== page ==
Canals were, of course, superseded by the railroads. But the railroads weren't built by the canal companies; they were instead built by new upstarts that were unencumbered by the old infrastructure, old technologies, and the old mindset. Perhaps I should also clarify the point by saying that this article is forward-looking and that from a history-book perspective, at some point in the future looking back, today's telcos will be our modern-day equivalent of the canal companies.
In my opinion, the start of the tectonic shift to universal internet telephony will be signaled when VoIP becomes ubiquitous, in the sense of "connect from anywhere and at any time." Mobility is the next battleground. Although some of the combatants are easy to list (Skype, Google, Microsoft, and a whole host of lesser players), it is by no means clear who will emerge victorious. Skype has non-mobile VoIP more or less to itself, and will remain dominant in that space for the foreseeable future, provided it doesn't fumble things badly. However, mobile VoIP is up for grabs.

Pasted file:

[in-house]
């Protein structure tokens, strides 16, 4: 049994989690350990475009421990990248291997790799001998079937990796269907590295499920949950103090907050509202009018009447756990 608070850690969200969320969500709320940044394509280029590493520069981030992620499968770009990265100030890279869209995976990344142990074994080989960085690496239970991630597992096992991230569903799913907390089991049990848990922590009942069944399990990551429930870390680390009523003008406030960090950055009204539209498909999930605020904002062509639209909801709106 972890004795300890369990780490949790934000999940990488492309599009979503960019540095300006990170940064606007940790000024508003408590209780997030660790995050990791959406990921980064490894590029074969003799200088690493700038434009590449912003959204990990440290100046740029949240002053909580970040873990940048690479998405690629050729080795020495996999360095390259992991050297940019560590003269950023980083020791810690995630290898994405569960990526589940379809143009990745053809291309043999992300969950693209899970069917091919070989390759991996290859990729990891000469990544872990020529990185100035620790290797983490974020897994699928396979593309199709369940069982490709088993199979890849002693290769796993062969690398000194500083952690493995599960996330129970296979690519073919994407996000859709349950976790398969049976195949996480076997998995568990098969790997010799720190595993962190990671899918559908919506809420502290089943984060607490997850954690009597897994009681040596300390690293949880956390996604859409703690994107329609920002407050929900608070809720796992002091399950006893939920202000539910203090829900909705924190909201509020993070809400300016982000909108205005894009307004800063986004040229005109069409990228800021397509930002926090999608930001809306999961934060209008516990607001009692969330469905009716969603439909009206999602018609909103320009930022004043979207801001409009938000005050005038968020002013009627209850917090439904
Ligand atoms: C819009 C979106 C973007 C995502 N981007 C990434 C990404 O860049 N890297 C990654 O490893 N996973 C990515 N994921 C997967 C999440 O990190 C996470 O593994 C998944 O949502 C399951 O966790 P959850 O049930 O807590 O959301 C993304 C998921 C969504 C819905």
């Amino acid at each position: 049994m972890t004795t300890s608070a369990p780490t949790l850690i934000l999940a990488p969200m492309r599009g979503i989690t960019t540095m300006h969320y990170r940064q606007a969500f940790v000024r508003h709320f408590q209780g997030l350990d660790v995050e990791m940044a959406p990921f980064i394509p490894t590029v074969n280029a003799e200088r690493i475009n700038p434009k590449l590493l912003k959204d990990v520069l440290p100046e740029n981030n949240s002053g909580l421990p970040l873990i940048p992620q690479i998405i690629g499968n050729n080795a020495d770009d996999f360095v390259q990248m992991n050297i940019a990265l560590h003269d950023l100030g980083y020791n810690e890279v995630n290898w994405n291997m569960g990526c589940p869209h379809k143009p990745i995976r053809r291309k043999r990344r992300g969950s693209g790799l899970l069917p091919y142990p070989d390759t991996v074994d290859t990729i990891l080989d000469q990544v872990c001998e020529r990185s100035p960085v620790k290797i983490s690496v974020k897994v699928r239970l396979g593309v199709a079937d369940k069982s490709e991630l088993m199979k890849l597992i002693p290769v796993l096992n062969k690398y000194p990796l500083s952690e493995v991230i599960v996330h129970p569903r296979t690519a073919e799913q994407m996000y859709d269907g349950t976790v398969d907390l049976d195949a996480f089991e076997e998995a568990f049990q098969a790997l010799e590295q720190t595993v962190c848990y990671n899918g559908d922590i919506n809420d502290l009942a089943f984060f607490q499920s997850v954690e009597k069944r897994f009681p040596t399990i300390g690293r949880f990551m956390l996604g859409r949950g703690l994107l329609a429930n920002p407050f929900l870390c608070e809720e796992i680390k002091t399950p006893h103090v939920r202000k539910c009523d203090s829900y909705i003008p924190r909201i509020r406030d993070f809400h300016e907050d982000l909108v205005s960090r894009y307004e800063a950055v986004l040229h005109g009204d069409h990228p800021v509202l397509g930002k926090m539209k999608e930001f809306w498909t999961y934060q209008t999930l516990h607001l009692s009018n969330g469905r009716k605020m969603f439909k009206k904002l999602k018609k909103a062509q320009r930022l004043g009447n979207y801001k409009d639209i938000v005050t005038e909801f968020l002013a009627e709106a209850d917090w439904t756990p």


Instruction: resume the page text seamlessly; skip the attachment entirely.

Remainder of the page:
Already we're seeing the tentative opening salvos in the battle for mobile VoIP. Google has announced a deal with Research In Motion to bundle Google Talk with their popular BlackBerry devices. Skype has partnered with several mobile phone manufacturers for Skype-enabled Wi-Fi phones. No doubt similar pairings between VoIP software vendors and hardware vendors will come thick and fast. Initially, we can expect that one brand of mobile VoIP phone will not work with another; Skype won't talk with Google, and vice versa. But that cannot last. The convergence towards one standard will be inevitable and rapid. Unlike cellular telephony, for which the cost of switching technologies (from GSM to PCS, say) is very real; changing from one VoIP protocol to another is a software -only sort of thing. And, whomever's VoIP protocol and network becomes the standard, wins the battle; and, most likely, the war.